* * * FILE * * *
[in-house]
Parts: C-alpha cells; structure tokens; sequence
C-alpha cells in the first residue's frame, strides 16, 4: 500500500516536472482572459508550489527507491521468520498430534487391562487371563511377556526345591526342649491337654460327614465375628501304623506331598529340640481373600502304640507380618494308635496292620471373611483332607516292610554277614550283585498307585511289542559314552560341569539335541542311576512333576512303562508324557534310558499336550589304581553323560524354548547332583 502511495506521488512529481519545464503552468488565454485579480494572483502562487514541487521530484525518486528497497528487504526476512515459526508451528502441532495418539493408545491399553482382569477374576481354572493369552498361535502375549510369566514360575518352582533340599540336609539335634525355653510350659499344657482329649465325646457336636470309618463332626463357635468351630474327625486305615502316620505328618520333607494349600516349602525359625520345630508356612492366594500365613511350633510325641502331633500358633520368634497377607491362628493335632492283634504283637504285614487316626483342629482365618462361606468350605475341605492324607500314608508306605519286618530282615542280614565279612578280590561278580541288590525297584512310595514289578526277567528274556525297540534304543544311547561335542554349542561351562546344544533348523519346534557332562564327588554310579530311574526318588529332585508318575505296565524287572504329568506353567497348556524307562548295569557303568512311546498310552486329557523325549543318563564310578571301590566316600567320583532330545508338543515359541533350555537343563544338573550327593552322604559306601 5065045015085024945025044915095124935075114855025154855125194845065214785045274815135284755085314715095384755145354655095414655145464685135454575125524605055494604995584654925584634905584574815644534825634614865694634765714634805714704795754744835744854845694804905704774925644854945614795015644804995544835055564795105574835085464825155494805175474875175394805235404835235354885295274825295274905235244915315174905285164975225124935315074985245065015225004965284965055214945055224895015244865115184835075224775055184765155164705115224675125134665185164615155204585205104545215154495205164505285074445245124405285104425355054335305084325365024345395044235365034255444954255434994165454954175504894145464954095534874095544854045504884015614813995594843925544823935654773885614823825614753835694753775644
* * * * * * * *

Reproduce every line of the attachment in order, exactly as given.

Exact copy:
[in-house]
Parts: C-alpha cells; structure tokens; sequence
C-alpha cells in the first residue's frame, strides 16, 4: 500500500516536472482572459508550489527507491521468520498430534487391562487371563511377556526345591526342649491337654460327614465375628501304623506331598529340640481373600502304640507380618494308635496292620471373611483332607516292610554277614550283585498307585511289542559314552560341569539335541542311576512333576512303562508324557534310558499336550589304581553323560524354548547332583 502511495506521488512529481519545464503552468488565454485579480494572483502562487514541487521530484525518486528497497528487504526476512515459526508451528502441532495418539493408545491399553482382569477374576481354572493369552498361535502375549510369566514360575518352582533340599540336609539335634525355653510350659499344657482329649465325646457336636470309618463332626463357635468351630474327625486305615502316620505328618520333607494349600516349602525359625520345630508356612492366594500365613511350633510325641502331633500358633520368634497377607491362628493335632492283634504283637504285614487316626483342629482365618462361606468350605475341605492324607500314608508306605519286618530282615542280614565279612578280590561278580541288590525297584512310595514289578526277567528274556525297540534304543544311547561335542554349542561351562546344544533348523519346534557332562564327588554310579530311574526318588529332585508318575505296565524287572504329568506353567497348556524307562548295569557303568512311546498310552486329557523325549543318563564310578571301590566316600567320583532330545508338543515359541533350555537343563544338573550327593552322604559306601 5065045015085024945025044915095124935075114855025154855125194845065214785045274815135284755085314715095384755145354655095414655145464685135454575125524605055494604995584654925584634905584574815644534825634614865694634765714634805714704795754744835744854845694804905704774925644854945614795015644804995544835055564795105574835085464825155494805175474875175394805235404835235354885295274825295274905235244915315174905285164975225124935315074985245065015225004965284965055214945055224895015244865115184835075224775055184765155164705115224675125134665185164615155204585205104545215154495205164505285074445245124405285104425355054335305084325365024345395044235365034255444954255434994165454954175504894145464954095534874095544854045504884015614813995594843925544823935654773885614823825614753835694753775644